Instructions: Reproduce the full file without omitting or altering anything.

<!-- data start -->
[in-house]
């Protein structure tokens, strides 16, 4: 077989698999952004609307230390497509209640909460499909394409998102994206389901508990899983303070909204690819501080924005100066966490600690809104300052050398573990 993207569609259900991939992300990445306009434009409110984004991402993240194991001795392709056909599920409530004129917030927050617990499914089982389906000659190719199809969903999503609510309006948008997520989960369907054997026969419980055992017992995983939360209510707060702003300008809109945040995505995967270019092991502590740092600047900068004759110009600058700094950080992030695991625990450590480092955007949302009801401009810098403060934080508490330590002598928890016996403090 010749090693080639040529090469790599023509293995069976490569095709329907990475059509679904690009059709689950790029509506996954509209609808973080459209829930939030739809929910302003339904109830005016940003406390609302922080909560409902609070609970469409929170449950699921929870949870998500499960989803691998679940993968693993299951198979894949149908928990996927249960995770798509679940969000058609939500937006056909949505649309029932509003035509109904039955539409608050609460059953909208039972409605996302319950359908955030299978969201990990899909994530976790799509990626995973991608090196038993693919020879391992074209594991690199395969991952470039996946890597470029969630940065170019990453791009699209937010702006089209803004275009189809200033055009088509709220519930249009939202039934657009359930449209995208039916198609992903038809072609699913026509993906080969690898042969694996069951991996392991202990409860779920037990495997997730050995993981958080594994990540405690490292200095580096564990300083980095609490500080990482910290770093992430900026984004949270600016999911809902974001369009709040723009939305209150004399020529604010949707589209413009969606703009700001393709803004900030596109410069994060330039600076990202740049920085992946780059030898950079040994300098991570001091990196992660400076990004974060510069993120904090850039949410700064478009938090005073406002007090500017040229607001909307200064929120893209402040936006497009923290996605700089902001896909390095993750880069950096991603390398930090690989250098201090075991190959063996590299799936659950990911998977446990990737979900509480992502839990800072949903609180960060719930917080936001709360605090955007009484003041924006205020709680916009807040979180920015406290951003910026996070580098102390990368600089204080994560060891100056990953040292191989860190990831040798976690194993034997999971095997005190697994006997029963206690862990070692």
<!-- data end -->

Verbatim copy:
[in-house]
């Protein structure tokens, strides 16, 4: 077989698999952004609307230390497509209640909460499909394409998102994206389901508990899983303070909204690819501080924005100066966490600690809104300052050398573990 993207569609259900991939992300990445306009434009409110984004991402993240194991001795392709056909599920409530004129917030927050617990499914089982389906000659190719199809969903999503609510309006948008997520989960369907054997026969419980055992017992995983939360209510707060702003300008809109945040995505995967270019092991502590740092600047900068004759110009600058700094950080992030695991625990450590480092955007949302009801401009810098403060934080508490330590002598928890016996403090 010749090693080639040529090469790599023509293995069976490569095709329907990475059509679904690009059709689950790029509506996954509209609808973080459209829930939030739809929910302003339904109830005016940003406390609302922080909560409902609070609970469409929170449950699921929870949870998500499960989803691998679940993968693993299951198979894949149908928990996927249960995770798509679940969000058609939500937006056909949505649309029932509003035509109904039955539409608050609460059953909208039972409605996302319950359908955030299978969201990990899909994530976790799509990626995973991608090196038993693919020879391992074209594991690199395969991952470039996946890597470029969630940065170019990453791009699209937010702006089209803004275009189809200033055009088509709220519930249009939202039934657009359930449209995208039916198609992903038809072609699913026509993906080969690898042969694996069951991996392991202990409860779920037990495997997730050995993981958080594994990540405690490292200095580096564990300083980095609490500080990482910290770093992430900026984004949270600016999911809902974001369009709040723009939305209150004399020529604010949707589209413009969606703009700001393709803004900030596109410069994060330039600076990202740049920085992946780059030898950079040994300098991570001091990196992660400076990004974060510069993120904090850039949410700064478009938090005073406002007090500017040229607001909307200064929120893209402040936006497009923290996605700089902001896909390095993750880069950096991603390398930090690989250098201090075991190959063996590299799936659950990911998977446990990737979900509480992502839990800072949903609180960060719930917080936001709360605090955007009484003041924006205020709680916009807040979180920015406290951003910026996070580098102390990368600089204080994560060891100056990953040292191989860190990831040798976690194993034997999971095997005190697994006997029963206690862990070692």